“A serial killer with a foot fetish stalks his prey even as an unexpected danger closes in.”

Directed by – Jeremy Jantz
Written by – Lucy Taylor
Starring – Brian Adrian Koch, Julia Angelo, Sophia St James, Michael Masters.
A fresh, new look at the exploitive genre in horror, Heels gives us an insight into a foot fetishist killer preying on the unknowing clients of his shoe shop.
The overall tone of the movie is crude, unforgiving and pays to attention to boundaries. In Heels, everything is seen so it’s not for the light hearted. Jeremy has created a short that is reminiscent of the exploitative era of horror film making without turning it into an unnecessary session of pointless gore and effects. The story itself is well written and actually very interesting. It definitely works for the theme of the film and I felt myself getting caught up with what was happening. Lucy Taylor has successfully written something that I enjoyed and that I think many die hard horror fans will relish in.
A lot of the atmospheres within the movie were obscene and, mixed with the great soundtrack, quite unsettling. I feel that this was helped along especially by Brian Koch (Theo), his character whilst being deranged was both charming and terrifying in an equal balance. I felt myself cringing at some of his more ‘intense’ scenes, one of which involved a toe, questionable body fluids and a knife. Despite this, I feel that Heels accurately set the tone of popular exploitation movies without being in your face about it. Another stand out talent in this movie was from Sophia St James (Jules). Her acting and her skill ensured that I was rooting for her throughout her scenes, as well as admiring her work.
The soundtrack was catchy, brought an element of modernity to the film and really set the tone for some of the more extreme scenes which I feel worked in Heels’ favour.

I honestly give Heels a 5/5 skulls (☠☠☠☠☠) for accurately setting the tone for modern exploitation movies. Go check out the Facebook and Website for more information on where you can see Heels.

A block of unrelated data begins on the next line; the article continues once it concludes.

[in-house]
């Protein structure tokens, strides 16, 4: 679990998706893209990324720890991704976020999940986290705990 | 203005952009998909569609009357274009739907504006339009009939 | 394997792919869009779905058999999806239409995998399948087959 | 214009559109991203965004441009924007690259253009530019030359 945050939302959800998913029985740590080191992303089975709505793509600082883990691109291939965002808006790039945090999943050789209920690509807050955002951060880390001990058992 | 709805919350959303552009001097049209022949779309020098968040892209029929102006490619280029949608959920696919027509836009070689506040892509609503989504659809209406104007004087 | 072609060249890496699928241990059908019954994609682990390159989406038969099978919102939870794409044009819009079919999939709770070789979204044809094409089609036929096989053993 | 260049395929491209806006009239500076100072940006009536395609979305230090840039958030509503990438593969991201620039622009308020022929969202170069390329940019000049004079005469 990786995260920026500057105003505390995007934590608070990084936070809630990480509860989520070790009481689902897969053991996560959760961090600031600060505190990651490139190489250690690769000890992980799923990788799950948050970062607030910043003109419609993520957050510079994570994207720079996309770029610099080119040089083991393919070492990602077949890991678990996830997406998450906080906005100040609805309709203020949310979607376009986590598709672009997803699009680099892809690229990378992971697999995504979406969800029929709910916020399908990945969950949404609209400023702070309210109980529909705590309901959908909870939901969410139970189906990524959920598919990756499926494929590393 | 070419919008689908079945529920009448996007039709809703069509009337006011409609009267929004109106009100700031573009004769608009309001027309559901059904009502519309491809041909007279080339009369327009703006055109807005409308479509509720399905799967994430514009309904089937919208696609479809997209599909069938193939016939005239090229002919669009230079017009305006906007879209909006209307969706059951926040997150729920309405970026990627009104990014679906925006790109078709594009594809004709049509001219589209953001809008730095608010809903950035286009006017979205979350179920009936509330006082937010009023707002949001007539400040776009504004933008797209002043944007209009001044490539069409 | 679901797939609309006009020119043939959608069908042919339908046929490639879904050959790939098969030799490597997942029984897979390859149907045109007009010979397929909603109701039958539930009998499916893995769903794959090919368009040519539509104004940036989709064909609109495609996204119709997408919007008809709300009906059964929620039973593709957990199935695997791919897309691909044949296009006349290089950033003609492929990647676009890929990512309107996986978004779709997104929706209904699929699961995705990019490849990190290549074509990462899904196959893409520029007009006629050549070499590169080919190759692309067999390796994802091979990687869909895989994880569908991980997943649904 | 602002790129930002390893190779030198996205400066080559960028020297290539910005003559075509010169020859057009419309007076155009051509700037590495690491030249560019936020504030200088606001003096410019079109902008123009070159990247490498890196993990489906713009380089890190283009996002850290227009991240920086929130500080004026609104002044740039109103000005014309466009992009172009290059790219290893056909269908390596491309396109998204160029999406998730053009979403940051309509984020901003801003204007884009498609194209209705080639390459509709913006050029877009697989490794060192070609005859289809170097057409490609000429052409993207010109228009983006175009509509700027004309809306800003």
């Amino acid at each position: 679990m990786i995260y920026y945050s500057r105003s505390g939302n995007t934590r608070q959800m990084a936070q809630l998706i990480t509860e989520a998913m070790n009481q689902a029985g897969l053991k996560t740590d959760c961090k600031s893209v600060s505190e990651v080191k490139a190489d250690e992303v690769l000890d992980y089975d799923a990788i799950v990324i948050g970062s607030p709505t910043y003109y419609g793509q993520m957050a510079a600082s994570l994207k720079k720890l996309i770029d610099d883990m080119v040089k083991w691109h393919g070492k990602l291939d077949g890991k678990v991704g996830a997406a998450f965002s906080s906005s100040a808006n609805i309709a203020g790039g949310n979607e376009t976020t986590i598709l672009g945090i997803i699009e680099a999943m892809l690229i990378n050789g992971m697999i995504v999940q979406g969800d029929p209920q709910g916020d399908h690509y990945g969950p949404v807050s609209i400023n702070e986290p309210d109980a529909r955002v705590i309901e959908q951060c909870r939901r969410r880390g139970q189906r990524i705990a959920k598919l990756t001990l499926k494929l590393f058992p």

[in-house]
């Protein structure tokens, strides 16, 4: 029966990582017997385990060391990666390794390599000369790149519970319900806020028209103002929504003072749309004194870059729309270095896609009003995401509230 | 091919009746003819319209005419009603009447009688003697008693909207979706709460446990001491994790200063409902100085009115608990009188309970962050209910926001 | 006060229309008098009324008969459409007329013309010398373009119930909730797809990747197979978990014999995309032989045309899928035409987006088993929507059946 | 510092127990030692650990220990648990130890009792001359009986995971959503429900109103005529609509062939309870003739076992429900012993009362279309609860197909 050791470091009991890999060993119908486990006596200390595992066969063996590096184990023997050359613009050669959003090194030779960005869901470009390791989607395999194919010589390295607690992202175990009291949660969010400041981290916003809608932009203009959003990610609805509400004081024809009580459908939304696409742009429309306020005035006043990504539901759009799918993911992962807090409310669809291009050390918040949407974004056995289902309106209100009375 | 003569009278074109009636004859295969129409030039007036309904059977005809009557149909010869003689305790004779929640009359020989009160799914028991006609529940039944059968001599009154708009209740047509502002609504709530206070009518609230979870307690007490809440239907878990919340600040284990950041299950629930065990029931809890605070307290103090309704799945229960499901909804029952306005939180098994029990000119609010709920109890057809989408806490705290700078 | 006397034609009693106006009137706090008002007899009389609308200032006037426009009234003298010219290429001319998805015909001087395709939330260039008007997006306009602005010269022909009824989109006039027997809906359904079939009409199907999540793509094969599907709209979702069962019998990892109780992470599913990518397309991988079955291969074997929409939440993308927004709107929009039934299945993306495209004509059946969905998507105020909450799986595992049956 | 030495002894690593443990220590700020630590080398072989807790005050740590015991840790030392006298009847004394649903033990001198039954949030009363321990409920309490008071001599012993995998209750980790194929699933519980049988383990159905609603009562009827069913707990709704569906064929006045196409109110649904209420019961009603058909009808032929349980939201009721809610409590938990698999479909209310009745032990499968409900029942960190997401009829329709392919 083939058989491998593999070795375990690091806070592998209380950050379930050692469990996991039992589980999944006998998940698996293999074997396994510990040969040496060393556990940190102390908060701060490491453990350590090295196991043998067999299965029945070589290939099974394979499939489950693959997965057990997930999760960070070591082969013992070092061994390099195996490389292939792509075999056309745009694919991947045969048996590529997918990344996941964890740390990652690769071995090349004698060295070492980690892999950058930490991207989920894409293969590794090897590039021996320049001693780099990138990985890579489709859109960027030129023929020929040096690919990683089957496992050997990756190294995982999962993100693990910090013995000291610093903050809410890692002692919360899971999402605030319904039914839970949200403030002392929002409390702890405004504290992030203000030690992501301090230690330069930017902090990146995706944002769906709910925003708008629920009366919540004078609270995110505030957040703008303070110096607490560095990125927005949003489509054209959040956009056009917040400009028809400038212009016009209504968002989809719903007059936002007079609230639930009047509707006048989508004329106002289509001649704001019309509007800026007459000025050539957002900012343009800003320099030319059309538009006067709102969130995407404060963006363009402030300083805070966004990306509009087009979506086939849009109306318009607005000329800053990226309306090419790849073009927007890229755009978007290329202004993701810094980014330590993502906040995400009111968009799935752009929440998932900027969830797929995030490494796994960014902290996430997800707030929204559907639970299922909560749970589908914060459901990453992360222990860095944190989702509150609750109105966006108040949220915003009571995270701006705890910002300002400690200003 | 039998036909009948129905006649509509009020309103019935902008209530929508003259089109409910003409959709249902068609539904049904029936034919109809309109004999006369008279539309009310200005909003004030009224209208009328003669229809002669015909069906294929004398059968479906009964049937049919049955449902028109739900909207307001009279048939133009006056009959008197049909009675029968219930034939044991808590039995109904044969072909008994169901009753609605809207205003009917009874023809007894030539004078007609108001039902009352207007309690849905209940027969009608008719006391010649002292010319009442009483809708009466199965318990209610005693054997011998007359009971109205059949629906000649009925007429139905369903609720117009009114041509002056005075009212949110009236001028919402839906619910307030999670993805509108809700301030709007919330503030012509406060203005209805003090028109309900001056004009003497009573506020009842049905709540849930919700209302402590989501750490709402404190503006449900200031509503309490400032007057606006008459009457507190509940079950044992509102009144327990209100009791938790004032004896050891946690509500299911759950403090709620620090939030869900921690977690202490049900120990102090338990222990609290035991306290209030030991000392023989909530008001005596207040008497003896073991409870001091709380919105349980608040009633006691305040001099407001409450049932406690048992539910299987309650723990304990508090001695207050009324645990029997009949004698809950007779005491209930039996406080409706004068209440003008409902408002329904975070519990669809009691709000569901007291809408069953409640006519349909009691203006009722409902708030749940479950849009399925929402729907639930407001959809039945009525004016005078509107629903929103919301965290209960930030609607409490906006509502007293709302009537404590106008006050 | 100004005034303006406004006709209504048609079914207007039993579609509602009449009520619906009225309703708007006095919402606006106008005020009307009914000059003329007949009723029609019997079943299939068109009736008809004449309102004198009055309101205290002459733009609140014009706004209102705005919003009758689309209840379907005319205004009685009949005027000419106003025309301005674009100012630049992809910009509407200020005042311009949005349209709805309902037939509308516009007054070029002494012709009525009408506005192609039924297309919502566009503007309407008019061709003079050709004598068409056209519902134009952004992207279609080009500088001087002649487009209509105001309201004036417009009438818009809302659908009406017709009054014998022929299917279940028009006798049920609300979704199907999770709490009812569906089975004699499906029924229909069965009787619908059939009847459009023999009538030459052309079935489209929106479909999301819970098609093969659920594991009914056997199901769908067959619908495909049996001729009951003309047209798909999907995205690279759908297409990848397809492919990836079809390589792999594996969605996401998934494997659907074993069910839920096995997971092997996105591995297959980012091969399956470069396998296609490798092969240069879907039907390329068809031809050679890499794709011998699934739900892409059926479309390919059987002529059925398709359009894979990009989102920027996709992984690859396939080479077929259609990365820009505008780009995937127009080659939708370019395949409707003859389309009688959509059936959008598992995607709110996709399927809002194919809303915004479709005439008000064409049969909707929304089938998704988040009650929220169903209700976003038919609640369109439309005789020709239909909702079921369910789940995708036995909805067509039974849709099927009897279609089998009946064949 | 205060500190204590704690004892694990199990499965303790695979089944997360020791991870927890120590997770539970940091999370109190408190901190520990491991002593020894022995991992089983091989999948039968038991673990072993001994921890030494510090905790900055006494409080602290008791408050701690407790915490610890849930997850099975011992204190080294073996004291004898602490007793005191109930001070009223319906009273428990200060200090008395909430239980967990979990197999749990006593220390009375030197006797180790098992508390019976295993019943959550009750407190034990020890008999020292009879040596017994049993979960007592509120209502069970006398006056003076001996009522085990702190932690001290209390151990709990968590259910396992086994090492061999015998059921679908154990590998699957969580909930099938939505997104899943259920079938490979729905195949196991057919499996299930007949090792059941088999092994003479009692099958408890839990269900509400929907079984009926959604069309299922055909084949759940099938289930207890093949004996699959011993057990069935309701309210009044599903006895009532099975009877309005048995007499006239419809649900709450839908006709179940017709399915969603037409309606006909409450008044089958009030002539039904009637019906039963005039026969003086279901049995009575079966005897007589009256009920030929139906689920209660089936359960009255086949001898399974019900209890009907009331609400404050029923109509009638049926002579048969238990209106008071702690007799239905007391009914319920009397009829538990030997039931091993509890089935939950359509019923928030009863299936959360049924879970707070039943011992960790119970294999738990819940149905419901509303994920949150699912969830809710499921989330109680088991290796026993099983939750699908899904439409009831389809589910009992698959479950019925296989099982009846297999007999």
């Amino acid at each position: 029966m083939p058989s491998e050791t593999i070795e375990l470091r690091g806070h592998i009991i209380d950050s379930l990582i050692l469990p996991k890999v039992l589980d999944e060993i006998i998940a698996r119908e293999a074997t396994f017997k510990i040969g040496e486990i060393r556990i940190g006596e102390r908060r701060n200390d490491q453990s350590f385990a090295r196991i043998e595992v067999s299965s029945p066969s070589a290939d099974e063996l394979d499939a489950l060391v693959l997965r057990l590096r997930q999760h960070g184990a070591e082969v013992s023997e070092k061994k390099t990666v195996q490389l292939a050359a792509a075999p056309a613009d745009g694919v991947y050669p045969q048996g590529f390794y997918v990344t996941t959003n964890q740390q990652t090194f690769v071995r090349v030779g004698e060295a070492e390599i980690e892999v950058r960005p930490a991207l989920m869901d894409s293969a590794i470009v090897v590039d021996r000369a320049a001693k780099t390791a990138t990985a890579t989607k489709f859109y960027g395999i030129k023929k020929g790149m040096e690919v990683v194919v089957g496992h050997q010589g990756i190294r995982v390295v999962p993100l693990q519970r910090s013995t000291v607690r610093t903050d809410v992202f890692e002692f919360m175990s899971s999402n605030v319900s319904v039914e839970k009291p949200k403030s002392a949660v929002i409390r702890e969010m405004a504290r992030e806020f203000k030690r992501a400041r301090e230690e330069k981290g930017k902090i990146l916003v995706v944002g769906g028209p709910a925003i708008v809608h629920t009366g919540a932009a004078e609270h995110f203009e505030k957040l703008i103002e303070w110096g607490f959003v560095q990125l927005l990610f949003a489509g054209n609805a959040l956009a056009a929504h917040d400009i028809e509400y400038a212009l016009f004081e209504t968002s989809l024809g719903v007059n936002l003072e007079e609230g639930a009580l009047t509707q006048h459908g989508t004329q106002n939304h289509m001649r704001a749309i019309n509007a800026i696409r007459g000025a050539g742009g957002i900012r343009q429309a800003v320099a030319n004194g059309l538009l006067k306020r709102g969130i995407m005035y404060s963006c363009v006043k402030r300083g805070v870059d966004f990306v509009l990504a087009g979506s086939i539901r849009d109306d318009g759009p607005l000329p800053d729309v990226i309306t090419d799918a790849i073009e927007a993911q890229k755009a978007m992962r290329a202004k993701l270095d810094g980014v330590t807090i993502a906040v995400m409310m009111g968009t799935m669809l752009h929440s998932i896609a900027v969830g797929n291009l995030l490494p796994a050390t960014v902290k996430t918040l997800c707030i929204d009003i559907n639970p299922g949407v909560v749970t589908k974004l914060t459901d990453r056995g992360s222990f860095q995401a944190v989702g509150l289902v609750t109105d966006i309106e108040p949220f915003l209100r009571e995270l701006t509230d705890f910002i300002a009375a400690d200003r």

Heels Q&A at Sacramento Film Fest:
I got the chance to ask Jeremy a few questions on his film, as Heels definitely peaked my interest.
Q. How did you come up with the idea for Heels? What kind of movies were you inspired by?
A. I really wanted to do an adaptation. I’ve always been a huge fan of horror fiction, and I saw this as my chance to take a written story and film it the way I imagined it. I reread hundreds of short stories. I had first read Lucy Taylor’s Heels in the 90’s, and something in it had stuck in my mind all that time. As soon as I reread it, Heels was my first choice. I wrote Lucy an email, and we worked out a deal through her agent. As far as the look and tone of the film, I was inspired by the sort of movie that went straight to video in the 80’s. I wanted Heels to feel like it would be perfectly at home on VHS.
Q. How does Heels differ to other works in the same genre in your opinion, and how does it differ from your other work?
A. The most obvious difference is the use of male nudity. Especially in the United States, male nudity is still seen as a big taboo, while exploiting women is the norm. I actually had to hire a stunt “performer” for the first scene, since that’s where my male lead drew the line. But the end result certainly does not glorify the penis. I’d like to think that Heels is about as feminist a film as a man can make. And that is very different from most male driven horror.
Heels was my senior thesis film for film school, so I’m still building my body of work. The school banned it after I refused to censor it.
Q. Are you planning on directing any other movies similar to Heels in the future? If so, what can we expect?
A. I’m currently hoping to do at least two more shorts that are thematically similar. That way, fifty years from now when I’m dead, people can refer to it as my fetish trilogy. I don’t see holding back in future films, although keeping the freakishness story driven is important. Thanks to the male nudity, Heels has been rejected from some of the finest fests in the nation. In fact, I’m surprised every time it’s accepted for a screening. That being said, I don’t regret going so far. My philosophy is pretty simple: Make a movie you want to see, and hope for the best. In the meantime, I launched the PDXtreme Film Fest here in Portland. http://www.pdxtremefest.com/.

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